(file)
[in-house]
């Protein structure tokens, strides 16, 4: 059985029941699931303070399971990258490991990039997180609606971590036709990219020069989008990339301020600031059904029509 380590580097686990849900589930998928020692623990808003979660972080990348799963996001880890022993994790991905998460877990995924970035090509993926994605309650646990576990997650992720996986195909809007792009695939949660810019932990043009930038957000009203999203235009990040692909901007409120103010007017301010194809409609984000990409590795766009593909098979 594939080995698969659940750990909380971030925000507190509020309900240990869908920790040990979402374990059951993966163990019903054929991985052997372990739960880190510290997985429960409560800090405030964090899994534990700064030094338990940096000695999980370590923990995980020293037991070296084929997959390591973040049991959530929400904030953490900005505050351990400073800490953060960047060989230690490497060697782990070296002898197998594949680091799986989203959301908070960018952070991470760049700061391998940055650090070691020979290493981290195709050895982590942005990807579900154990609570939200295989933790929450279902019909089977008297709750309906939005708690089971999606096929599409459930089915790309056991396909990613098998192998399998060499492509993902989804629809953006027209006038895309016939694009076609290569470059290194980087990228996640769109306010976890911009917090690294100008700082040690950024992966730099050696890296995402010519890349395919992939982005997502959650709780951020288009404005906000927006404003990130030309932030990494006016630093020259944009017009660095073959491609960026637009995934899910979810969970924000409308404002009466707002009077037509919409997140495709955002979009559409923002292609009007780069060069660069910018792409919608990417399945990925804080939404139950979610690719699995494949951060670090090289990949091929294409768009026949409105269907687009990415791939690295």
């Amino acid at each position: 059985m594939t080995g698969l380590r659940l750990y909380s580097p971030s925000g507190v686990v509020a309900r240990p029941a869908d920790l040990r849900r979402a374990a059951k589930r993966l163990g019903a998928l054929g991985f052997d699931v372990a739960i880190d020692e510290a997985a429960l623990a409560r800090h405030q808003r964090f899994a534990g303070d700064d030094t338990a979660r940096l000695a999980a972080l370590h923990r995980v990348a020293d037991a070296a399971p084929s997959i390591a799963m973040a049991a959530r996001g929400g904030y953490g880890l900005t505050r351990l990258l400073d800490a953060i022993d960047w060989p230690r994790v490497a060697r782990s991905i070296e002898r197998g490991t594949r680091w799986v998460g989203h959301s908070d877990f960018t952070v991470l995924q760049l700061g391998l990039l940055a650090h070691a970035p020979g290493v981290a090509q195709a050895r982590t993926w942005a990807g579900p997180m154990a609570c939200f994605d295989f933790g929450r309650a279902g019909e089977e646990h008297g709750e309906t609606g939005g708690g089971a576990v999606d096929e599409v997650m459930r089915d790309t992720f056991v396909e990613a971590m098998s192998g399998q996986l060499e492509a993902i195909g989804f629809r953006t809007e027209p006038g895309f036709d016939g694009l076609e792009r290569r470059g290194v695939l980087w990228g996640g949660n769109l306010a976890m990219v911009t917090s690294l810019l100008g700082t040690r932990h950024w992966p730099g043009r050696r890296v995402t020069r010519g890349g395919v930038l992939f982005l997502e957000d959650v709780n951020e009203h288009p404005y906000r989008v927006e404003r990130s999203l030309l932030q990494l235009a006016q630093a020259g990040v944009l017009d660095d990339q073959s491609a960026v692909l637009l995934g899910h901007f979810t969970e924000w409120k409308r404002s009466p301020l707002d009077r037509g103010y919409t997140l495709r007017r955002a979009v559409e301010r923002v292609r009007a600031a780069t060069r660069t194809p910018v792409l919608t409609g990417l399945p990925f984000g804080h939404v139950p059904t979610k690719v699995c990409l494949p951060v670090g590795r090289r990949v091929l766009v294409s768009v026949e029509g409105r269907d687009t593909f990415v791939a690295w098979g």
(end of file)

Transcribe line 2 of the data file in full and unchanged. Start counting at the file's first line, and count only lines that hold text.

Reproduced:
């Protein structure tokens, strides 16, 4: 059985029941699931303070399971990258490991990039997180609606971590036709990219020069989008990339301020600031059904029509 380590580097686990849900589930998928020692623990808003979660972080990348799963996001880890022993994790991905998460877990995924970035090509993926994605309650646990576990997650992720996986195909809007792009695939949660810019932990043009930038957000009203999203235009990040692909901007409120103010007017301010194809409609984000990409590795766009593909098979 594939080995698969659940750990909380971030925000507190509020309900240990869908920790040990979402374990059951993966163990019903054929991985052997372990739960880190510290997985429960409560800090405030964090899994534990700064030094338990940096000695999980370590923990995980020293037991070296084929997959390591973040049991959530929400904030953490900005505050351990400073800490953060960047060989230690490497060697782990070296002898197998594949680091799986989203959301908070960018952070991470760049700061391998940055650090070691020979290493981290195709050895982590942005990807579900154990609570939200295989933790929450279902019909089977008297709750309906939005708690089971999606096929599409459930089915790309056991396909990613098998192998399998060499492509993902989804629809953006027209006038895309016939694009076609290569470059290194980087990228996640769109306010976890911009917090690294100008700082040690950024992966730099050696890296995402010519890349395919992939982005997502959650709780951020288009404005906000927006404003990130030309932030990494006016630093020259944009017009660095073959491609960026637009995934899910979810969970924000409308404002009466707002009077037509919409997140495709955002979009559409923002292609009007780069060069660069910018792409919608990417399945990925804080939404139950979610690719699995494949951060670090090289990949091929294409768009026949409105269907687009990415791939690295």